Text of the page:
Mongolia awaits poll results

Closely fought election dominated by concerns over falling mineral prices.

    Mongolian voters were required to present a special ID card in an attempt to stop fraud [AFP]

    Elbegdorj, regarded as a liberal and populist, has said he will work to ensure Mongolia's natural resources are used "to improve the livelihood of the Mongolian people".

    Mining deal

    Though the office of president is largely ceremonial in Mongolia, the contest for the presidency has distracted parliament from work on approving a landmark agreement on investment in the country's mining industry.

    One deal involving a major copper and gold project is thought to be worth up to $3bn to the poverty-stricken country's economy.

    "I think we should have riots if Enkhbayar wins"

    Tseren,
    a 32-year-old voter

    One-third of Mongolia's population lives below the poverty line and unemployment has risen as the global economic crisis has pushed down mineral prices.

    Alcohol sales were banned on Sunday and sports events, cultural shows and other large gatherings were cancelled in an attempt to prevent last year's violence that left five people dead from happening again.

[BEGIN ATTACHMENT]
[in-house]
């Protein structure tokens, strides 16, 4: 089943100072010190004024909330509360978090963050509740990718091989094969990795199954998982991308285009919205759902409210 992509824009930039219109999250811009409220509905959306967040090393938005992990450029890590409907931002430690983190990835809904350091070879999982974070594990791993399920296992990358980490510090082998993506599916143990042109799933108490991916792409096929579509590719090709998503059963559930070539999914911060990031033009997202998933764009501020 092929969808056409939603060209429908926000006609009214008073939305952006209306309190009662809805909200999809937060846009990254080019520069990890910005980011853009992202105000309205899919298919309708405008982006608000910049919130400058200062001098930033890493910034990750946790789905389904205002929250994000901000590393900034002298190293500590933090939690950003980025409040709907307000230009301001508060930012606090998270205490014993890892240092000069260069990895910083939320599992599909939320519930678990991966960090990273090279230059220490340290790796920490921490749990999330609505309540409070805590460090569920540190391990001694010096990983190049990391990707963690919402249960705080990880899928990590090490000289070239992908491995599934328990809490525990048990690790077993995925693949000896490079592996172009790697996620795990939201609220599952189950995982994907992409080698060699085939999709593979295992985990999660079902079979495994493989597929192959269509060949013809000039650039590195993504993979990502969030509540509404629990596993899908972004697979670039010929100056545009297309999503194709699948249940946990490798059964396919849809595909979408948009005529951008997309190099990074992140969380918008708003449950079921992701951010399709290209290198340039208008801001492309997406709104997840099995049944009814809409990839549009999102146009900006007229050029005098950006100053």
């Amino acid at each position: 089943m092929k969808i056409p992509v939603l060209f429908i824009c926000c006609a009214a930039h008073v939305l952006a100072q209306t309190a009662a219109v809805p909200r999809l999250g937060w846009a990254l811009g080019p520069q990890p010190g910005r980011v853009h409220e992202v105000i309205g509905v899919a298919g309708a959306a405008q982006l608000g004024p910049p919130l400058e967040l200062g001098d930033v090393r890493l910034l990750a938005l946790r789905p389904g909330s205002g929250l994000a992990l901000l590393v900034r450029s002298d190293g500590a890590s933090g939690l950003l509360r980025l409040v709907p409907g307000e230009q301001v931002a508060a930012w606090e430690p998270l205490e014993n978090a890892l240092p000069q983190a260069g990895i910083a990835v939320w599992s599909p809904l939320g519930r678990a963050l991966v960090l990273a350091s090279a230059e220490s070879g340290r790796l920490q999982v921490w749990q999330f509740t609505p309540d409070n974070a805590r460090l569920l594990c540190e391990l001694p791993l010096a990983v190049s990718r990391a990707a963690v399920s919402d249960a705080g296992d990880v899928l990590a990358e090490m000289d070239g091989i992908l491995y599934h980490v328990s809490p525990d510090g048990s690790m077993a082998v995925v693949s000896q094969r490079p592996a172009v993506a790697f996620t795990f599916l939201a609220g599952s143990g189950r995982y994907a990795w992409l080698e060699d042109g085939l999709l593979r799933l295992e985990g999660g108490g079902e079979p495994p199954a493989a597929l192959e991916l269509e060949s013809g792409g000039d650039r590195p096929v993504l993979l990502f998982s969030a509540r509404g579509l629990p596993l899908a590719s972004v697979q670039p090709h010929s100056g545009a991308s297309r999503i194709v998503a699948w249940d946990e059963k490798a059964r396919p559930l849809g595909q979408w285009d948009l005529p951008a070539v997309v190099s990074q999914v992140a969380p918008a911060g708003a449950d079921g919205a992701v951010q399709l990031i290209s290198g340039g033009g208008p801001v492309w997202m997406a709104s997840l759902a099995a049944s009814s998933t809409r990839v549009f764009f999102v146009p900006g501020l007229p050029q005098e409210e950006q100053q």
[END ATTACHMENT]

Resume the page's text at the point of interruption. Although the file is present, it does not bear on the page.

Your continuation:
"I hope there won't be riots this time," Garda, a 75-year-old retiree who voted for Enkhbayar, told the AFP news agency.

    "He did a great job in the past four years and he needs time to finish what he started," he said.

    'Fraud and cheating'

    But for Tseren, a 32-year-old businesswoman, unrest was a strong possibility.

    "I think we should have riots if Enkhbayar wins because he plays a dirty game," she said before voting for Elbegdorj.

    "I hate Elbegdorj, but we have to have change."

    In an attempt to avoid unrest, the General Election Committee urged the media not to report allegations of fraud.

    "The media and television are showing comments from ordinary people and there are many different things being said about fraud and cheating, information that is not confirmed," Namsraijaviin Luvsanjav, the head of the committee, said.

    Mongolian elections have previously been plagued by claims of fraud and bribery.

    In an attempt to prevent electoral fraud, Mongolians were for the first time required to present a special voter card when entering polling booths, as well as their identity documents.

    SOURCE: Agencies


    YOU MIGHT ALSO LIKE

    Interactive: Coding like a girl

    Interactive: Coding like a girl

    What obstacles do young women in technology have to overcome to achieve their dreams? Play this retro game to find out.

    Heron Gate mass eviction: 'We never expected this in Canada'

    Hundreds face mass eviction in Canada's capital

    About 150 homes in one of Ottawa's most diverse and affordable communities are expected to be torn down in coming months

    I remember the day … I designed the Nigerian flag

    I remember the day … I designed the Nigerian flag

    In 1959, a year before Nigeria's independence, a 23-year-old student helped colour the country's identity.